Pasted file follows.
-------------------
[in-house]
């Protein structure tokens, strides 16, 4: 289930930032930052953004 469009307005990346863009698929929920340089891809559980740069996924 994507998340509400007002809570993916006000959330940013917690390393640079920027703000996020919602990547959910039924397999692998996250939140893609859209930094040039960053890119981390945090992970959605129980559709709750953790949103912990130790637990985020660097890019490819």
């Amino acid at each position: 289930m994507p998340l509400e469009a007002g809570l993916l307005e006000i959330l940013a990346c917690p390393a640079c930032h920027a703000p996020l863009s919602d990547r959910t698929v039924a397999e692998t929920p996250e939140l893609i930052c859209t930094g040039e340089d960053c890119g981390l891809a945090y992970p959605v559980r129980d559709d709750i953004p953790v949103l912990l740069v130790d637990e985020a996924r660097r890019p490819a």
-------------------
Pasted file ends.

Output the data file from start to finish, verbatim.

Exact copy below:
[in-house]
């Protein structure tokens, strides 16, 4: 289930930032930052953004 469009307005990346863009698929929920340089891809559980740069996924 994507998340509400007002809570993916006000959330940013917690390393640079920027703000996020919602990547959910039924397999692998996250939140893609859209930094040039960053890119981390945090992970959605129980559709709750953790949103912990130790637990985020660097890019490819």
């Amino acid at each position: 289930m994507p998340l509400e469009a007002g809570l993916l307005e006000i959330l940013a990346c917690p390393a640079c930032h920027a703000p996020l863009s919602d990547r959910t698929v039924a397999e692998t929920p996250e939140l893609i930052c859209t930094g040039e340089d960053c890119g981390l891809a945090y992970p959605v559980r129980d559709d709750i953004p953790v949103l912990l740069v130790d637990e985020a996924r660097r890019p490819a």